This, of course, gets to the central issue that most men have with radical feminism. Radical feminism -- and I'm probably totally wrong here, as I'm coming from a man's perspective -- posits that the entire system needs to be shifted. Often, this is associated with the queercore and androgynous movements, suggesting that gender doesn't need to be binary.

I don't agree with all of those things, but I'm incredibly glad that these people exist. There are too many religious organizations that subjugate women. These are the people who believe that women are only able to have children and can't speak to their own needs. These people hold great sway still and those of us in the mainstream aren't going to evoke change without some pushing from those on the wing.

Basically, what I'm saying is that I'm a gutter punk at heart. Just not in practice.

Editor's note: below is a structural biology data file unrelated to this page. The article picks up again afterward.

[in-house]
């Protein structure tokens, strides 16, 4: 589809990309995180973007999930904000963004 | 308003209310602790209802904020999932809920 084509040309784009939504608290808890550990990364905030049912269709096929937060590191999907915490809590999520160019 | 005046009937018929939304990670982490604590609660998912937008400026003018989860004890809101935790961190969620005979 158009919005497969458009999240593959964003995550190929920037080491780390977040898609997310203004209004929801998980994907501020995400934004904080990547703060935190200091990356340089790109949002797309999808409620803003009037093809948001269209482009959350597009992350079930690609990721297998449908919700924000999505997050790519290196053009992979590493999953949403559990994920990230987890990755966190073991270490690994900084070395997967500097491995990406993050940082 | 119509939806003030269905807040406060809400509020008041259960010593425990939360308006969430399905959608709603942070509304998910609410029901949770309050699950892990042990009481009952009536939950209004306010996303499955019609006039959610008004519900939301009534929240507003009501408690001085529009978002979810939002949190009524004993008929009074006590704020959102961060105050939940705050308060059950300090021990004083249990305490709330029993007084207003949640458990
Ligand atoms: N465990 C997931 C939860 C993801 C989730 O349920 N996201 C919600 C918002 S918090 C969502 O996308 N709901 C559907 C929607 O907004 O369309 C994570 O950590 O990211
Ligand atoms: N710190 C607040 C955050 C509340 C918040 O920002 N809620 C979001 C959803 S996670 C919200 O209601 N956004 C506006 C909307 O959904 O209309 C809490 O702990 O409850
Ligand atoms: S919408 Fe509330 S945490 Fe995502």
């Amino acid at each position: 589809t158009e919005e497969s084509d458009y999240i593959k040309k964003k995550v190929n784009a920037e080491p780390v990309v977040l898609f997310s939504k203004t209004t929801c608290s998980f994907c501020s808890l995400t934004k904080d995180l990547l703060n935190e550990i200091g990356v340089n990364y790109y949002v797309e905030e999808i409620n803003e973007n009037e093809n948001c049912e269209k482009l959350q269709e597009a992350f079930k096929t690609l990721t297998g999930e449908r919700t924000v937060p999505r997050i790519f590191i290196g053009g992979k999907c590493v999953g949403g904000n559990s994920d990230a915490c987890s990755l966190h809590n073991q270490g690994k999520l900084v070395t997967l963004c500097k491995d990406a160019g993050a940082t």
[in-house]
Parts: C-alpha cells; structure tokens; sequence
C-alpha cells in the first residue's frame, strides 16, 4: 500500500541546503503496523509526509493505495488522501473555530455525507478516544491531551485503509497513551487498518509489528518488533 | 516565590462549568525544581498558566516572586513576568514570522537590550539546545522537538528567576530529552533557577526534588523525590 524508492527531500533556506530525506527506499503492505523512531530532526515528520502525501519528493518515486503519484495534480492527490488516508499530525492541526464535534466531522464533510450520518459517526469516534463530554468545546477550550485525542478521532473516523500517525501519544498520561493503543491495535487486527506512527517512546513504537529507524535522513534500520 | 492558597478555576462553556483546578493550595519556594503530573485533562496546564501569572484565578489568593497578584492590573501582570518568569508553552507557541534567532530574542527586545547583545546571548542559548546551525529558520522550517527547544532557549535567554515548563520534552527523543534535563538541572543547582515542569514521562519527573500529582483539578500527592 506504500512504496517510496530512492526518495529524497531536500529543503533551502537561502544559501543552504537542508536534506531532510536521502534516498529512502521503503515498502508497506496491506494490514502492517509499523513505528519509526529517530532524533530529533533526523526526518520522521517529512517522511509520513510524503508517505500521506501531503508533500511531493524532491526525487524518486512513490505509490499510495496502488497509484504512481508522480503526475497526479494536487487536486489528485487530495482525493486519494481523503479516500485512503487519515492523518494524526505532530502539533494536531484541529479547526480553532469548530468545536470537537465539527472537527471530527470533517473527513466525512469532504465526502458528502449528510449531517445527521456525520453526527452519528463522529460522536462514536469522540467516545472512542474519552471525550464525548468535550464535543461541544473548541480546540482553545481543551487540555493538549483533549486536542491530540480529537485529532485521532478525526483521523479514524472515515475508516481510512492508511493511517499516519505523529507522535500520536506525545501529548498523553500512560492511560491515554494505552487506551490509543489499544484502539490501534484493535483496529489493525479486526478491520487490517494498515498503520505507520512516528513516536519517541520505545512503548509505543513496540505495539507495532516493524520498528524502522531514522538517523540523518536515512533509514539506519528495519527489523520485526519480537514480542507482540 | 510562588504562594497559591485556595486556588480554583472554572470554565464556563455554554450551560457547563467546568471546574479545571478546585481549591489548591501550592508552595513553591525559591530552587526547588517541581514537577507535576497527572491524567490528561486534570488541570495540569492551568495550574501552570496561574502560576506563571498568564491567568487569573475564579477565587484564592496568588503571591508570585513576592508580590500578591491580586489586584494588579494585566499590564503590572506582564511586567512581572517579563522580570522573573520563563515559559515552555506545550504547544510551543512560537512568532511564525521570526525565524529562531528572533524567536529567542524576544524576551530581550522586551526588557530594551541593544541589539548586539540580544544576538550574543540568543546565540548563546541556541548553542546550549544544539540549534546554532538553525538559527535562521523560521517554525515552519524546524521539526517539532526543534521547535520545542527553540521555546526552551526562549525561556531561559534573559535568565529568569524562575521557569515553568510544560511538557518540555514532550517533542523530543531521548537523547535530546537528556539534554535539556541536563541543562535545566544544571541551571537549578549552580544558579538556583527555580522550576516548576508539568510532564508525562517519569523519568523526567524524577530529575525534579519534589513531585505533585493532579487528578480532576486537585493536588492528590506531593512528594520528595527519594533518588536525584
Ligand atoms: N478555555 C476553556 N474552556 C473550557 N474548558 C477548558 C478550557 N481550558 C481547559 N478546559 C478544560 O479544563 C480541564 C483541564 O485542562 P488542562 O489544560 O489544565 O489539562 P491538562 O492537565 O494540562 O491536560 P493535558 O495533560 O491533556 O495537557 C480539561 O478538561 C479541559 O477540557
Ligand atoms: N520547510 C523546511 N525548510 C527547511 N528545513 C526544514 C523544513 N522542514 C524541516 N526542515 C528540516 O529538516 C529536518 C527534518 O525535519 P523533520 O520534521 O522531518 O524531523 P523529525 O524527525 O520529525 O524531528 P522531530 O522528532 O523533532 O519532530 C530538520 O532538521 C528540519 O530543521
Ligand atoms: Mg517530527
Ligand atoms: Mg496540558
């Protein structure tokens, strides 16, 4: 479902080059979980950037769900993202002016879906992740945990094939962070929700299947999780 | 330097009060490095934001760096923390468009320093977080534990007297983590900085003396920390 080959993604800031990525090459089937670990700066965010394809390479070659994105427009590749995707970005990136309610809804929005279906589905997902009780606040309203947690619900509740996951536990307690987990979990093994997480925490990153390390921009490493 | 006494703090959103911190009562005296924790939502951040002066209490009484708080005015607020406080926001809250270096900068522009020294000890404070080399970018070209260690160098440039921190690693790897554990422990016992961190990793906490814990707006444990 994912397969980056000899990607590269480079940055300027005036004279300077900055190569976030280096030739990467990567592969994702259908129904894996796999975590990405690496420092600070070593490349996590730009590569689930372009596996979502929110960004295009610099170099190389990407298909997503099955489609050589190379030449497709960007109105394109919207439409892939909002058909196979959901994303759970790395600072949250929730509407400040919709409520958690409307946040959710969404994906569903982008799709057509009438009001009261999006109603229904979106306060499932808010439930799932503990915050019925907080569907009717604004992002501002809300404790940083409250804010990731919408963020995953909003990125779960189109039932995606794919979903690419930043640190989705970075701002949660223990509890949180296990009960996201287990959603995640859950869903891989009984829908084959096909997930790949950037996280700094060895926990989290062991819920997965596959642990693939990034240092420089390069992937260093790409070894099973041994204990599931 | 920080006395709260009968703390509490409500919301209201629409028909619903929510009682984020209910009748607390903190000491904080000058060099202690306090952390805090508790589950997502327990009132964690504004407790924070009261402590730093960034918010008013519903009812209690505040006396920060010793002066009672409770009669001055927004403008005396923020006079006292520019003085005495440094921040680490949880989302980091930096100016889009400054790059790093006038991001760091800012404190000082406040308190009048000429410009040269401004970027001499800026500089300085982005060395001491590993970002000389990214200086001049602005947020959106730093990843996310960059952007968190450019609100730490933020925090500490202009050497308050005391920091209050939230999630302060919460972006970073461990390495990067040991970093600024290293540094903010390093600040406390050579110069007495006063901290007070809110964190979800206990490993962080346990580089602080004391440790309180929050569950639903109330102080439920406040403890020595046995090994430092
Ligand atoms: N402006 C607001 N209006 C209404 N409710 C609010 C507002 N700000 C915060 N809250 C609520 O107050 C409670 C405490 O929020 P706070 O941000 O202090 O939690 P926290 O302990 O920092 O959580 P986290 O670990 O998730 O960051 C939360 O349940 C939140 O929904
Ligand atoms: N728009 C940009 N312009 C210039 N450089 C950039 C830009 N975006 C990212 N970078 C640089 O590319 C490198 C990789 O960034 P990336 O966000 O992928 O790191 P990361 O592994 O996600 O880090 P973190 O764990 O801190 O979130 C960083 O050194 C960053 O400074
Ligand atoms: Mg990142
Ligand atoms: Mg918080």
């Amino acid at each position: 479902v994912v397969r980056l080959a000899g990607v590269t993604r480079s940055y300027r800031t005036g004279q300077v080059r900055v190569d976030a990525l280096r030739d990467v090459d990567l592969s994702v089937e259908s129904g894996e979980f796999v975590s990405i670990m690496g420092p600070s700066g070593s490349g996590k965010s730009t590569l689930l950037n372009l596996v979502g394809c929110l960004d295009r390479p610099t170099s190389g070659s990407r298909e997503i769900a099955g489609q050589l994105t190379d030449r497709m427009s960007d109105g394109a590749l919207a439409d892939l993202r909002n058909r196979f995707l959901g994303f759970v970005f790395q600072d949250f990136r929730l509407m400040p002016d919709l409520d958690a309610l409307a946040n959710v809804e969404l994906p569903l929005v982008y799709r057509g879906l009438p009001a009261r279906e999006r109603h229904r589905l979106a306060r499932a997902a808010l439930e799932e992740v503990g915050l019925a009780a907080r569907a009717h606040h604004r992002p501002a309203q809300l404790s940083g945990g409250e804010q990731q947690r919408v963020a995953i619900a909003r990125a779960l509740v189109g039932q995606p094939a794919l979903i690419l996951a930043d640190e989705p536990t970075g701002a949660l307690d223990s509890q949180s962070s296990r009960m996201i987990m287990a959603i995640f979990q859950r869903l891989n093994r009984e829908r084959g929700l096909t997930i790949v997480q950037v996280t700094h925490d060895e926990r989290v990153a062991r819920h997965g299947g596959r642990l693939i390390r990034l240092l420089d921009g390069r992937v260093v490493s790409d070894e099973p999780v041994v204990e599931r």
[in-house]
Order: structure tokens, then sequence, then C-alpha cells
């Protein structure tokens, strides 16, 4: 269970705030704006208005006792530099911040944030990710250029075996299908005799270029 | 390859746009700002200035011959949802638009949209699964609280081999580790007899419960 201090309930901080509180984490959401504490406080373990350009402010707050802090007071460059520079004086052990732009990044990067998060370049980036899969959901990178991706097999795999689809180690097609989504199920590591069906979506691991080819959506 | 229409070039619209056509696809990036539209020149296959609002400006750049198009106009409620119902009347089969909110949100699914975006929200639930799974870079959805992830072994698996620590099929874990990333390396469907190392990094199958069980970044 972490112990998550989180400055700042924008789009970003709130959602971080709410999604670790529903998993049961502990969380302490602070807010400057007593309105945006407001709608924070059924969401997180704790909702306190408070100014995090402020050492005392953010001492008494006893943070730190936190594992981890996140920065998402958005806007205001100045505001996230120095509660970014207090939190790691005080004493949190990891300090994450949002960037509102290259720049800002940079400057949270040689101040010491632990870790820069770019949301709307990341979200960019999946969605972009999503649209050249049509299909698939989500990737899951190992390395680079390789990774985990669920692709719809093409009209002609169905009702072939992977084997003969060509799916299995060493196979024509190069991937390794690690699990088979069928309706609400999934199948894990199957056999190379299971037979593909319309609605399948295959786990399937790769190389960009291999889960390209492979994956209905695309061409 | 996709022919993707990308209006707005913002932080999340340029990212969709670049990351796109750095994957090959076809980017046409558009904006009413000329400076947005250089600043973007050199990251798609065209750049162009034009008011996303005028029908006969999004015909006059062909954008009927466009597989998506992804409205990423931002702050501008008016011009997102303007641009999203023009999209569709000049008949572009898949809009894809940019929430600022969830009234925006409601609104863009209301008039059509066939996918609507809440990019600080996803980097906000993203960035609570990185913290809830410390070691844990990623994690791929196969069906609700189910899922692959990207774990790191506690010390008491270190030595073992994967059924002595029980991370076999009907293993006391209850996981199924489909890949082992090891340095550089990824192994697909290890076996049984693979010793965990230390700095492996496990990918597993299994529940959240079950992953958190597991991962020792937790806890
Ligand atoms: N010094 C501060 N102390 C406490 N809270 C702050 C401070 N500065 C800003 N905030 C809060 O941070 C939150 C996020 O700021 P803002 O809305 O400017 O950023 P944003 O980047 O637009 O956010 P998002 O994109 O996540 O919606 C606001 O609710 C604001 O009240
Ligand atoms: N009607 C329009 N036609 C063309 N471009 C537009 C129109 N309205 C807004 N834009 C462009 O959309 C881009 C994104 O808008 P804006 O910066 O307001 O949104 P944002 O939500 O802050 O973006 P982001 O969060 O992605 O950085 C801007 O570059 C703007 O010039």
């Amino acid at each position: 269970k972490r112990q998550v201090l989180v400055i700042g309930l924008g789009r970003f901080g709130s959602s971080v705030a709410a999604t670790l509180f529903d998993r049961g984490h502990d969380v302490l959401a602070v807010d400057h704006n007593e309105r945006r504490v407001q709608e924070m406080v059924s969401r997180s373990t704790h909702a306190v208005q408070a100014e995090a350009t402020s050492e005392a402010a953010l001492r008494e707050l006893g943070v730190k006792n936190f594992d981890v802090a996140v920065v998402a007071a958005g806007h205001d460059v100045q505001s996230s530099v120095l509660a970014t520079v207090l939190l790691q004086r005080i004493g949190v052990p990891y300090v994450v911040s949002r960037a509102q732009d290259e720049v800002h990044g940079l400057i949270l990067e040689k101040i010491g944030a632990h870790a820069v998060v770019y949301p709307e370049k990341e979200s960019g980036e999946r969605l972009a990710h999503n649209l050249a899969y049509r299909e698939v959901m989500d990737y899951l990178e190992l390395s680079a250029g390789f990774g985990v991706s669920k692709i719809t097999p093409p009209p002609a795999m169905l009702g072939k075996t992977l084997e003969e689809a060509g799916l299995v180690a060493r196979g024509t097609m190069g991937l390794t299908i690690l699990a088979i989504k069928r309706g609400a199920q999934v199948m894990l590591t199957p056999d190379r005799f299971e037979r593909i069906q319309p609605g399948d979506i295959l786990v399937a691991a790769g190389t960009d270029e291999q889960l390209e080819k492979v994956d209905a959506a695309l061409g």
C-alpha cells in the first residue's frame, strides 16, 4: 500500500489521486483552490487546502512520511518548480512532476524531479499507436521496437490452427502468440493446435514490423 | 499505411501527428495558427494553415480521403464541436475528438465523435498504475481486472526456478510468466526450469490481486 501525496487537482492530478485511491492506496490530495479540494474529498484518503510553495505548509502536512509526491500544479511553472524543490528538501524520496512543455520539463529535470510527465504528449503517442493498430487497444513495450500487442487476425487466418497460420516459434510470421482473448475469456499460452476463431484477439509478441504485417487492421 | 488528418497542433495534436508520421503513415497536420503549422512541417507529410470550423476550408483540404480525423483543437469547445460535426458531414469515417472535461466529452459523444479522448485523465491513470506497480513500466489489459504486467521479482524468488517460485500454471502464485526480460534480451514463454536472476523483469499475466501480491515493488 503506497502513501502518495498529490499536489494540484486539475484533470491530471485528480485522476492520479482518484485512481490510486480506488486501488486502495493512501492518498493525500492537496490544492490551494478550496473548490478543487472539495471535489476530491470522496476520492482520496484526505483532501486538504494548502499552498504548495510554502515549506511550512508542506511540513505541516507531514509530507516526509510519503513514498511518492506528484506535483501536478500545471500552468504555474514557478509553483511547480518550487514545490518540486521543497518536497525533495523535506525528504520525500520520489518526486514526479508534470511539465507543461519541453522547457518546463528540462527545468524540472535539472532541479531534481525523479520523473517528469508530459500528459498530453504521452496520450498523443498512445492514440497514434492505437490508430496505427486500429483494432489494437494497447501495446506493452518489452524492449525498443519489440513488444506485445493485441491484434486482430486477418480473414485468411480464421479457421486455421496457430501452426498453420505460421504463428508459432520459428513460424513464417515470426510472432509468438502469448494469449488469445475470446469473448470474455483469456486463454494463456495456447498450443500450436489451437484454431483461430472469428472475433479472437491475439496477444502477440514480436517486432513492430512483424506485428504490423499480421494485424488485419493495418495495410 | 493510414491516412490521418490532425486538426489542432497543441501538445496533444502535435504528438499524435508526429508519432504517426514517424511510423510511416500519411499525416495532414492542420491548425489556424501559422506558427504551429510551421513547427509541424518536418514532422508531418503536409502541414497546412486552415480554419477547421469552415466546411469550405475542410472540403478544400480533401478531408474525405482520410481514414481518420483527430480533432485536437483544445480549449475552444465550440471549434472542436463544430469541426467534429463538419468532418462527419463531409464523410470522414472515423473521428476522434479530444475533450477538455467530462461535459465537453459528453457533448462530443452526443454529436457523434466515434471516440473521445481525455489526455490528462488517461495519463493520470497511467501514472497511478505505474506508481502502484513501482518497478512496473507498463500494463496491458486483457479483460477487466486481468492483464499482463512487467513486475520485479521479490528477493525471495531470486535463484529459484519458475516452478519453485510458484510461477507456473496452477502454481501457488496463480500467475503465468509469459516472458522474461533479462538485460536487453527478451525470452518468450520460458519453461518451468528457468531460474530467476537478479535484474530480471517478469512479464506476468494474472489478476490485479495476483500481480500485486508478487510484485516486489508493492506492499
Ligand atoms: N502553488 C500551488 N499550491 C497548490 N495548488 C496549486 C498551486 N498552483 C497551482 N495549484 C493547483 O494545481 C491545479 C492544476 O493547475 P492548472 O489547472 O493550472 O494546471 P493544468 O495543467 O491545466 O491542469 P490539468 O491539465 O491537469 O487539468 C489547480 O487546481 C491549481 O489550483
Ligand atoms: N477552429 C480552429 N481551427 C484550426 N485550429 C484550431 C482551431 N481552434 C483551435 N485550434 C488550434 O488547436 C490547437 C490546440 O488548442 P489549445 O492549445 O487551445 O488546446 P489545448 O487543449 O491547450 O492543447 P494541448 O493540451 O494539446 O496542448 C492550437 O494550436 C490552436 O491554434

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"Live Through This" has all the unfortunate trappings of this early riot grrl stuff. Lyrically, it's not subtle. "Plump" has the line "They say I'm plump, but I throw up all the time," "Jennifer's Body" has the bridge of "They found pieces of Jennifer's body" and "Asking For It" is, well, all about rape.

The music is mildly catchy, possibly reinforcing the rumor that Kurt Cobain wrote some or all of the record. None of it is particularly exciting, but it's perfectly pleasant soft/loud grunge. Love's voice is grating, but fitting of the music as riot grrl stuff.